Ebola hits household economies across West Africa

Thursday, January 15, 2015
Ebola Virus
[PHOTO: NIAID/Flickr/CC BY 2.0
Washington: The socio-economic impacts of Ebola in Liberia and Sierra Leone are far-reaching and persistent, according to two new World Bank Group reports. Both countries continue to experience job losses, despite their differing health outlooks. These impacts have not been limited to the areas where infections have been the highest, which points to economy-wide slowdowns. As a result, many households have been forced to take short-term actions to cope, which can have substantial long-term effects on welfare.

“The Ebola virus itself must be eradicated- this is the number one priority,” said Ana Revenga, Senior Director for Poverty at the World Bank Group. “But its socio-economic side effects put the current and future prosperity of households in Liberia and Sierra Leone at high risk. We must pay careful attention to those who are most vulnerable to both health and economic shocks, and ensure that they are supported throughout and after the crisis.”

In order to capture the key socio-economic effects of Ebola, the World Bank Group and partners are undertaking high-frequency mobile phone surveys.  In Liberia the surveys are conducted by the Gallup Organization in partnership with the Liberia Institute of Statistics and Geo-Information Services, and in Sierra Leone, the data collection is led by Statistics Sierra Leone in partnership with Innovations for Poverty Action.


The Liberian economy continues to shed jobs faster than they are replaced. According to the third round of the phone survey, nearly half of Liberian household heads remain out of work despite response-related jobs being created in the construction and health fields. The most recent job losses were predominantly among wage workers in urban areas, and come mainly from the private and non-governmental sectors.  Contrary to those in the public sector, who continue to be paid despite being out of work, these newly unemployed represent lost income for households.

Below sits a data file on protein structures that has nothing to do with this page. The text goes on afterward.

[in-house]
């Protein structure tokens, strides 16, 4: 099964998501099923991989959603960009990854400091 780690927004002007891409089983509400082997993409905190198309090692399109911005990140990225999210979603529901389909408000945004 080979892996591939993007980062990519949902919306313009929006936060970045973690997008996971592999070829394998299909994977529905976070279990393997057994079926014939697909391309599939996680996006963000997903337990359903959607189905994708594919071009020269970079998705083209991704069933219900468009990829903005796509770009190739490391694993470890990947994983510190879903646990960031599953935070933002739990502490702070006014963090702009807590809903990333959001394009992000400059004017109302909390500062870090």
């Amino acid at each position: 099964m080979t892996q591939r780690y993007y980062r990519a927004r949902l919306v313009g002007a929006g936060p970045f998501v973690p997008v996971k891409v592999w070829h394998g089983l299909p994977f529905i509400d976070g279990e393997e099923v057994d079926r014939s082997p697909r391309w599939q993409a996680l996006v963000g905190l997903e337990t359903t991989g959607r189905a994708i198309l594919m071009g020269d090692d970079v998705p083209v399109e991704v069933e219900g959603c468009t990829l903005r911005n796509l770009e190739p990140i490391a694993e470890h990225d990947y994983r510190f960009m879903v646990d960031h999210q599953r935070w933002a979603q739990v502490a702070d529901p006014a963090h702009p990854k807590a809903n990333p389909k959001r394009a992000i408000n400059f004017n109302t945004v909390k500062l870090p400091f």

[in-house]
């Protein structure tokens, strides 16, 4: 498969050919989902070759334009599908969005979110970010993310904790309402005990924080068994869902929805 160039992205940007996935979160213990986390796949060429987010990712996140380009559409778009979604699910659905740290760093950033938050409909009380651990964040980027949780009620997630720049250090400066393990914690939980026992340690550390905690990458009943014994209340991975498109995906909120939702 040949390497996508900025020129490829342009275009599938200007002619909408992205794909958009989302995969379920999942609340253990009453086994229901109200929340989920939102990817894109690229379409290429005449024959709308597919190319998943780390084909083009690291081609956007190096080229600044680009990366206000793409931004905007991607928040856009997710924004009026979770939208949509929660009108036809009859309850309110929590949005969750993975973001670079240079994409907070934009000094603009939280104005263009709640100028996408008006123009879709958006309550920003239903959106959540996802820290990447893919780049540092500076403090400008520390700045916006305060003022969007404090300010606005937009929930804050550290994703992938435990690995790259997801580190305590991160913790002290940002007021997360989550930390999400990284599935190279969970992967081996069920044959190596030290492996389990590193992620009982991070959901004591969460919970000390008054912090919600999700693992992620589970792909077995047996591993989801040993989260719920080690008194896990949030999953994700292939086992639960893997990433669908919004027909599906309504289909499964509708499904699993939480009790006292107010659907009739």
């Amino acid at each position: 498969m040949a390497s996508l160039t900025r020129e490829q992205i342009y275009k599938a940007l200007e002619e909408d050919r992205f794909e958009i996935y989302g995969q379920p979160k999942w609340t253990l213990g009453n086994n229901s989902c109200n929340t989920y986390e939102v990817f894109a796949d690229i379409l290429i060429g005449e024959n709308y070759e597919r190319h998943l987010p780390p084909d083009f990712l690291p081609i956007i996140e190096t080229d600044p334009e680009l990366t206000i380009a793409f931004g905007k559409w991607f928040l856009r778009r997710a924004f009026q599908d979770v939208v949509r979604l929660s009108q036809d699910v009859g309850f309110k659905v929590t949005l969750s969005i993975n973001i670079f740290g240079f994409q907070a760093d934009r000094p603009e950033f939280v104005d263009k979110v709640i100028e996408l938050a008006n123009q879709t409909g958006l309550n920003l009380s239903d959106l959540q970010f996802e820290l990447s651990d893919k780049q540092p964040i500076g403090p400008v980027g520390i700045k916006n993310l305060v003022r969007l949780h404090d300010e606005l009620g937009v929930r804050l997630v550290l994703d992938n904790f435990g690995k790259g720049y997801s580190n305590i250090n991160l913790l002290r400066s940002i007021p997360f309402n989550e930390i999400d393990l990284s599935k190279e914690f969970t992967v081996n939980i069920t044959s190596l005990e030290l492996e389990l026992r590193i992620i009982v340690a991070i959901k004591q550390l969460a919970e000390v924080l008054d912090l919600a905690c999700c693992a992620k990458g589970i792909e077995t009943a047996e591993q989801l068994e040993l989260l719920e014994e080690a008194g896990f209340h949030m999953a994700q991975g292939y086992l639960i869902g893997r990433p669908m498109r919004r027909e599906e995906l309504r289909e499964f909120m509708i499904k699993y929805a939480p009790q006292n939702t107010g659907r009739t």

Women are particularly vulnerable as the labor market stagnates, since they work disproportionately in the hard-hit non-farm self-employment sector. Of those working at the baseline, 60 percent of women are not currently working, compared with 40 percent of men; and, women have been consistently more likely to be out of work compared with men.

There are new concerns about farmers’ ability to organize work teams given Ebola fears, reducing harvests.  Among the households that had finished their harvest, over 80 percent reported that their harvest was smaller this year than last, and the main reason cited was an inability to work in groups due to the Ebola virus. This issue was also the main reason that the harvest was incomplete for the remainder of agricultural households.

Food insecurity persists across the country, and households continue to report not having enough money to afford rice, regardless of price. About three-quarters of households indicated that they were worried at some point in the previous week that they would not have enough to eat. Around two-thirds of households responded that they were not able to purchase enough rice to meet their needs in the previous two weeks, and nearly 80 percent of those cited a lack of money as the main reason rather than availability or high prices.  Rice prices continue to be 40 percent above the January baseline.